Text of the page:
Housing officer from Lilley wins race discrimination case against employer
A HOUSING officer who claimed his dismissal from work was both unfair and an act of race discrimination has won his case at an employment tribunal. Errol Curniffe, who lives in Lilley, began working for Aldwyck Housing Association – which operates in Hert
A HOUSING officer who claimed his dismissal from work was both unfair and an act of race discrimination has won his case at an employment tribunal.
Errol Curniffe, who lives in Lilley, began working for Aldwyck Housing Association - which operates in Hertfordshire and Bedfordshire - in 2001.
He had "an unblemished record" until 2008, according to the judgment issued by Bedford Employment Tribunal.
He had his patch increased at the beginning of 2007, making it 60 per cent larger than average, and he raised concerns about his workload.
On February 26, 2008 - four months after an appraisal which rated him "good effective" - Mr Curniffe, who is a British black man, was threatened with disciplinary action over his performance.
Further concerns about his work were raised during the course of the year, and he was given a final written warning, following a disciplinary hearing, in July.
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Another disciplinary procedure was launched in August culminating in a hearing in December, after which Mr Curniffe was dismissed.
Aldwyck's director of corporate services, Simon Evans-Evans, said the dismissal was "automatic" because a final written warning had already been issued. But in two previous dismissal cases, involving white employees, there had been a further hearing before dismissal, the judgment states.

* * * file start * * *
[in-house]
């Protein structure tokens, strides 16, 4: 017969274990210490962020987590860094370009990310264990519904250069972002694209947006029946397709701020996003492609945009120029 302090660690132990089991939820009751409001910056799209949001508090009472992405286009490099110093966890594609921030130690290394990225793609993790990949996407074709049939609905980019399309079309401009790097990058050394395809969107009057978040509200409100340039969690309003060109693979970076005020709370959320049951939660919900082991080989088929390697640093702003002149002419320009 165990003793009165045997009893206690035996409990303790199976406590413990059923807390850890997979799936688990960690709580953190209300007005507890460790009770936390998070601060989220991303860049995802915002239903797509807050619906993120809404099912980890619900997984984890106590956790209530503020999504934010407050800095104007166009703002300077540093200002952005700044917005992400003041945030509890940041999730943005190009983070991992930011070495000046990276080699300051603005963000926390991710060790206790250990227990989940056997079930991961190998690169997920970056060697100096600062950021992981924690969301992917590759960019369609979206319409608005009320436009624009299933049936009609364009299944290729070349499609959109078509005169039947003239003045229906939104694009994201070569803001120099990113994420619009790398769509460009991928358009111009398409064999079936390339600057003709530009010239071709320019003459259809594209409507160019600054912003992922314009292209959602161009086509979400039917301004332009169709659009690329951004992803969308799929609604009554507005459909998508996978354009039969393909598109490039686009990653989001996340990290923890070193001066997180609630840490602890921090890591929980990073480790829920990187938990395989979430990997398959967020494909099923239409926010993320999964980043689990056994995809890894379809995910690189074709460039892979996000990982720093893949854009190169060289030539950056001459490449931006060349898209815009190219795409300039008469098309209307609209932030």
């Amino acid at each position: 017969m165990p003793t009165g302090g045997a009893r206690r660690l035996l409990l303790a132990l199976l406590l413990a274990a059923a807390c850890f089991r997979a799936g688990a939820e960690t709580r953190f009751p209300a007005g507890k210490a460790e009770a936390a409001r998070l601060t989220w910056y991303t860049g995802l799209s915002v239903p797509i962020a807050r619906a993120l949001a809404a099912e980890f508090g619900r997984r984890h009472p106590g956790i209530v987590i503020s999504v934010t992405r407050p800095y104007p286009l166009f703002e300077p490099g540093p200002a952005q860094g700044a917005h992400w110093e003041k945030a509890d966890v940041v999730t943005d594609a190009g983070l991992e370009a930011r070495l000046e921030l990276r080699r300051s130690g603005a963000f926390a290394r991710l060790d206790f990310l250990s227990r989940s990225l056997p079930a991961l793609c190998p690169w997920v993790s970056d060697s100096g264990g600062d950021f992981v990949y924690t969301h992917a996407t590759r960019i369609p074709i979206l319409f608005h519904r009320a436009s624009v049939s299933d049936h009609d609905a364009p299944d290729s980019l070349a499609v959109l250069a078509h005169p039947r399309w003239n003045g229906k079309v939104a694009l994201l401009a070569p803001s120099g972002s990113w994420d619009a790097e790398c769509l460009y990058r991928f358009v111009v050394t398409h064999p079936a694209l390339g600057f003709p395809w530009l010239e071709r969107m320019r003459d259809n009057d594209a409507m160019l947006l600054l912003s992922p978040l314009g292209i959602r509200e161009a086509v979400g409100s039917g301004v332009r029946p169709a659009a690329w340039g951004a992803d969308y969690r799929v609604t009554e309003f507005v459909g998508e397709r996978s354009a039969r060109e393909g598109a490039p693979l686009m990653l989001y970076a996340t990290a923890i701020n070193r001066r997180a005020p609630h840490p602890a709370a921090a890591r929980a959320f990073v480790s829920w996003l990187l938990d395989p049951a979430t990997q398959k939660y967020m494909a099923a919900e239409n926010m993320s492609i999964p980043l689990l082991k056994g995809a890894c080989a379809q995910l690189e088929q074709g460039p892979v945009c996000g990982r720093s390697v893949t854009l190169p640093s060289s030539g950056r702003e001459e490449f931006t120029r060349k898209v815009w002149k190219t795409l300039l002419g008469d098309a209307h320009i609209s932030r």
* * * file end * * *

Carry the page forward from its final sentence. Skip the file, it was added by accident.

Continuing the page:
Neil Hadden, Aldwyck's then chief executive, said allegations made by Mr Curniffe, including race allegations, were "frivolous, vexatious and completely unfounded".
On April 17 this year three other black Aldwyck employees presented a grievance alleging race discrimination.
In Mr Curniffe's case, the judgment said there was a "significant lack of investigation", and "many discrepancies throughout the action taken".
The judgment said that, despite reports from Mr Curniffe's GP that he was suffering from stress, Aldwyck did "very little to assist the claimant" and that it was never considered work-related stress could be affecting his performance.
The judgment concluded that Aldwyck's actions were "grossly unfair".
It states: "The conclusion we reach is that an employee of a different race or ethnic origin from the claimant would not have been treated as he was during the disciplinary process and would not have been dismissed as he was. We find that the claimant's dismissal by the respondent was an act of race discrimination."
Aldwyck's interim chief executive, Harj Singh, who took up the post on October 1 this year, said Aldwyck has launched an independent review of its procedures, and that it is considering the right to appeal against the tribunal's decision.